From page B1
deteremined "to preserve New Mexico cooking, history and tradition." He wanted to retain the classic taste and
texture, while upgrading the nutrition of the state cookie his version was years in development. First, he removed
the lard. Then he blended three fl ours-- wheat, soy powder for eggs and milk, fi nally, he mixed soy shortening
and canola oil, blending these ingredients in the proper sequence necessary to eliminate sogginess
Now, even native New Mexicans who are quite particular abou their bizochitos are astounded by how au-
thentic and melt-in-your mouth this healthful version tastes.
Give life to bread
Morales is also know for his bread sculptures. He began shaping dough into shapes of dogs, roasted turkeys,
cowboy boots, yucca, cacti and alligators because he "wanted to give life to his bread." Now, his bread sculpu-
tres are seen around town during festive occasions; He made a castle for the visit of the Duke of Alburquerque;
he sculpted koalas for a show of Australian culture; a trombone for a University of New Mexico professor; and
one year; he made an entire state fair boot, including the vigas, from bread.
Born and raised in San Antonio, Texas, Morales fi rst came to Albuquerue with the Air Force with a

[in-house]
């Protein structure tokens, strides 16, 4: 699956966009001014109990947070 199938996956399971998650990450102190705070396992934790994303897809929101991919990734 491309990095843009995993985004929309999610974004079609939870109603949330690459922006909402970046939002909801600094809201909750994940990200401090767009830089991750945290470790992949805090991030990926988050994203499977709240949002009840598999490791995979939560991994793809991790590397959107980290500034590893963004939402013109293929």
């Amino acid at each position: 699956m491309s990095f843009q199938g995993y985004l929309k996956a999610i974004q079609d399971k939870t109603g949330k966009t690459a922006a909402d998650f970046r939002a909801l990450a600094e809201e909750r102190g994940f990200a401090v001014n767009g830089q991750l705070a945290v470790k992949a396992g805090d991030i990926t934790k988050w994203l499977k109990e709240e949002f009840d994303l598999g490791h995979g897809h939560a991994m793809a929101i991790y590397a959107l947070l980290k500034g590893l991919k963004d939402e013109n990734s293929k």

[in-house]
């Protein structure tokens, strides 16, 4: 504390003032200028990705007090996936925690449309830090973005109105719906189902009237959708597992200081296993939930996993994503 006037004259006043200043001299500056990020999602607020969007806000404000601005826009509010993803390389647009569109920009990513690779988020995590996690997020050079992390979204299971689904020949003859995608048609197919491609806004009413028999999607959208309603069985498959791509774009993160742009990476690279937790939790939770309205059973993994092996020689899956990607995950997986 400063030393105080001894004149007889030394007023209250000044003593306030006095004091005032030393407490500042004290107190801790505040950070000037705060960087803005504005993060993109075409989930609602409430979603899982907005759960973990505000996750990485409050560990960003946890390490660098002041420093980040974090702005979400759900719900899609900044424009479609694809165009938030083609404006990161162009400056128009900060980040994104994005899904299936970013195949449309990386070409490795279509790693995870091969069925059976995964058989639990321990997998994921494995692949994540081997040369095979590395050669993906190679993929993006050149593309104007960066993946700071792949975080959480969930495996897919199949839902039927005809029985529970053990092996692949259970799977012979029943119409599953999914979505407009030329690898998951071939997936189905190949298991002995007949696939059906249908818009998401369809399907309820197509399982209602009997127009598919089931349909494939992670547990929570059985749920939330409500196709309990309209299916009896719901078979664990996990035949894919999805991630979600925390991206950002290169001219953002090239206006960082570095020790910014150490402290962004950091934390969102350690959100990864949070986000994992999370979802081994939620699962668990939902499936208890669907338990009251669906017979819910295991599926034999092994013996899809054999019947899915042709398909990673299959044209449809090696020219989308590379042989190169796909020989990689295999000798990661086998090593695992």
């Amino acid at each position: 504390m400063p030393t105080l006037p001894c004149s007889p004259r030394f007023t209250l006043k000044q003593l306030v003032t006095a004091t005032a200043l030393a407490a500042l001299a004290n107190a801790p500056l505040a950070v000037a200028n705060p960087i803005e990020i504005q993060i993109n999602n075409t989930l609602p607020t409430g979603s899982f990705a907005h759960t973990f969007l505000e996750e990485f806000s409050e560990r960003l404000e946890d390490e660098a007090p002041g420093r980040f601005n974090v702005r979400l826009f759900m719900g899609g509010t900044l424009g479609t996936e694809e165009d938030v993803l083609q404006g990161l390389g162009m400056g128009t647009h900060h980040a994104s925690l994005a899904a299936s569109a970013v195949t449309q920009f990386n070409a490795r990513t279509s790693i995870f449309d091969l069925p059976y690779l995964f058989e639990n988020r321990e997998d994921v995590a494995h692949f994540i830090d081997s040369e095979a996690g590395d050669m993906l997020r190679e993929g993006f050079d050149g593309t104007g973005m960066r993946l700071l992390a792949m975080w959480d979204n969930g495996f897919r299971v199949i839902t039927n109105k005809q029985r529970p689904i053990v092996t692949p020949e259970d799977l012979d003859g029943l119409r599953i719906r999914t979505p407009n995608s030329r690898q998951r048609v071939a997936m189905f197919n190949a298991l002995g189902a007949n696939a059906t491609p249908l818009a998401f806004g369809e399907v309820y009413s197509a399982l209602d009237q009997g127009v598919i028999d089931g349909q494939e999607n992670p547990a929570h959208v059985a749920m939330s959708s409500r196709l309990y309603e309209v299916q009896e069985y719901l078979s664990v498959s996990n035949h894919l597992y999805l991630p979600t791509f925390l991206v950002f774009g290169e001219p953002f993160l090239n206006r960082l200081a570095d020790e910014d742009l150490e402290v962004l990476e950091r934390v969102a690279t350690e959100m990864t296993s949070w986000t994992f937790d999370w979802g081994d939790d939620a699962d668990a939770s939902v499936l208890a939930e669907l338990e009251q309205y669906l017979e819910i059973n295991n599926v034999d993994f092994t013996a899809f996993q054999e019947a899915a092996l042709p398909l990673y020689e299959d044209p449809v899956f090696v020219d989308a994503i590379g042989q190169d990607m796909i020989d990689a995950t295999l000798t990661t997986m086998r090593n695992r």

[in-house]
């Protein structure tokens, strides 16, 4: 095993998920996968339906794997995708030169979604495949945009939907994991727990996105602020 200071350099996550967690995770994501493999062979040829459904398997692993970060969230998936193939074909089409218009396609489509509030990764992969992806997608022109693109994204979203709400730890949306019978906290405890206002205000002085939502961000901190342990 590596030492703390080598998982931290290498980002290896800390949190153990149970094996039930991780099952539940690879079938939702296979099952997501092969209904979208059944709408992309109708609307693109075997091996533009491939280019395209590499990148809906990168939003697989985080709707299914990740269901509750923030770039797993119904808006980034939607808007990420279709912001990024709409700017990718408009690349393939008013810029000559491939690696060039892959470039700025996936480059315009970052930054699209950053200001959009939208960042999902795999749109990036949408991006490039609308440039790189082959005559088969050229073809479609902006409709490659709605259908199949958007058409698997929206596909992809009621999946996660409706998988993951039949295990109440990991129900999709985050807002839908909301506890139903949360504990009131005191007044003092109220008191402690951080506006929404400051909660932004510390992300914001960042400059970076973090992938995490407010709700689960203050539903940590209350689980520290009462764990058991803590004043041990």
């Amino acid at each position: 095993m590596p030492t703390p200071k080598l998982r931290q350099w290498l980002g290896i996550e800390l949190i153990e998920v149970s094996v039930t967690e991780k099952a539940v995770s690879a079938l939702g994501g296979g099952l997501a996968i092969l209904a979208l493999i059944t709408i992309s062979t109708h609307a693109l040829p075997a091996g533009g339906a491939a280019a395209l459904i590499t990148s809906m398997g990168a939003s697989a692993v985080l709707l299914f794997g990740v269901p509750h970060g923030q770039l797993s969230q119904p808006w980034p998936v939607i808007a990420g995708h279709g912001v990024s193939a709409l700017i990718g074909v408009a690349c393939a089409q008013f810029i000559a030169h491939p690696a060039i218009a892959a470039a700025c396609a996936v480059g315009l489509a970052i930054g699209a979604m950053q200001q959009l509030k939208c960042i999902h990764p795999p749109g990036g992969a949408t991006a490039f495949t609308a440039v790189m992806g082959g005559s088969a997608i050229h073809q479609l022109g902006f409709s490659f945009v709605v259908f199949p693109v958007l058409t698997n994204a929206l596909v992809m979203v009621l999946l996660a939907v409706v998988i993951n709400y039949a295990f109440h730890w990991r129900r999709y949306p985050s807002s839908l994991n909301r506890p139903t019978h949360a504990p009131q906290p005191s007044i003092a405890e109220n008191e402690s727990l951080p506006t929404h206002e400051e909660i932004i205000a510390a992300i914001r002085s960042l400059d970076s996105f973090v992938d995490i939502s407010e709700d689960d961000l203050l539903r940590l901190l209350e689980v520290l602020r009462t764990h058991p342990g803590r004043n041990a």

degree in accounting. but as a CPA, he found " the accounting profession didn't allow for creativity." he says. "I
wasn't in love with it."
While in the military, he sought out and visited local bakeries throughout the world. He explored his true
love -- breads and baking. When Johnny's Bakery on 14th and Central went out of business after a half-century
in Albuquerque, Morales made his move. Although he hadn't had any formal training, he decided to "just jump
in." and he learned as he went.
In hi current loccation at 1103 Mountain Nw for the past 12 years, Morales is today running the kind of
bakery he most loves, the kind he remembers from his own childhood. each day he creates bred for his commu-
nity that is nutritious, delicious and beautiful